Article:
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GNU Emacs Lisp Reference Manual

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5.3 Predicates on Lists

The following predicates test whether a Lisp object is an atom, is a cons cell or is a list, or whether it is the distinguished object nil. (Many of these predicates can be defined in terms of the others, but they are used so often that it is worth having all of them.)

Function: consp object
This function returns t if object is a cons cell, nil otherwise. nil is not a cons cell, although it is a list.

Function: atom object
This function returns t if object is an atom, nil otherwise. All objects except cons cells are atoms. The symbol nil is an atom and is also a list; it is the only Lisp object that is both.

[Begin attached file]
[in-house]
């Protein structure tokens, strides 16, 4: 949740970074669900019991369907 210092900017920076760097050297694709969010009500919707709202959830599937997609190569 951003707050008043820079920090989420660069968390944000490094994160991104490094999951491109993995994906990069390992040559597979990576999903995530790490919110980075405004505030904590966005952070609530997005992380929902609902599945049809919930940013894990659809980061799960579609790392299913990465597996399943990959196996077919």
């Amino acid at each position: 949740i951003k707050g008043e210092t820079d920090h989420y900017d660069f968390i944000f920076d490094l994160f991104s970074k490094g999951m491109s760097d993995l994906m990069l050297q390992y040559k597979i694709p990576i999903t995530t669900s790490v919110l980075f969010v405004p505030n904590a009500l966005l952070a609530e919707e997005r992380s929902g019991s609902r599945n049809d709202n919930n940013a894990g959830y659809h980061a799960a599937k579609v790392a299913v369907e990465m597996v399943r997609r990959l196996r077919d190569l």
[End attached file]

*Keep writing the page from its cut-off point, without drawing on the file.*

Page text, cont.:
(atom object) == (not (consp object))

Function: listp object
This function returns t if object is a cons cell or nil. Otherwise, it returns nil.

 
(listp '(1))
     => t
(listp '())
     => t

Function: nlistp object
This function is the opposite of listp: it returns t if object is not a list. Otherwise, it returns nil.

 
(listp object) == (not (nlistp object))

Function: null object
This function returns t if object is nil, and returns nil otherwise. This function is identical to not, but as a matter of clarity we use null when object is considered a list and not when it is considered a truth value (see not in 10.3 Constructs for Combining Conditions).

 
(null '(1))
     => nil
(null '())
     => t


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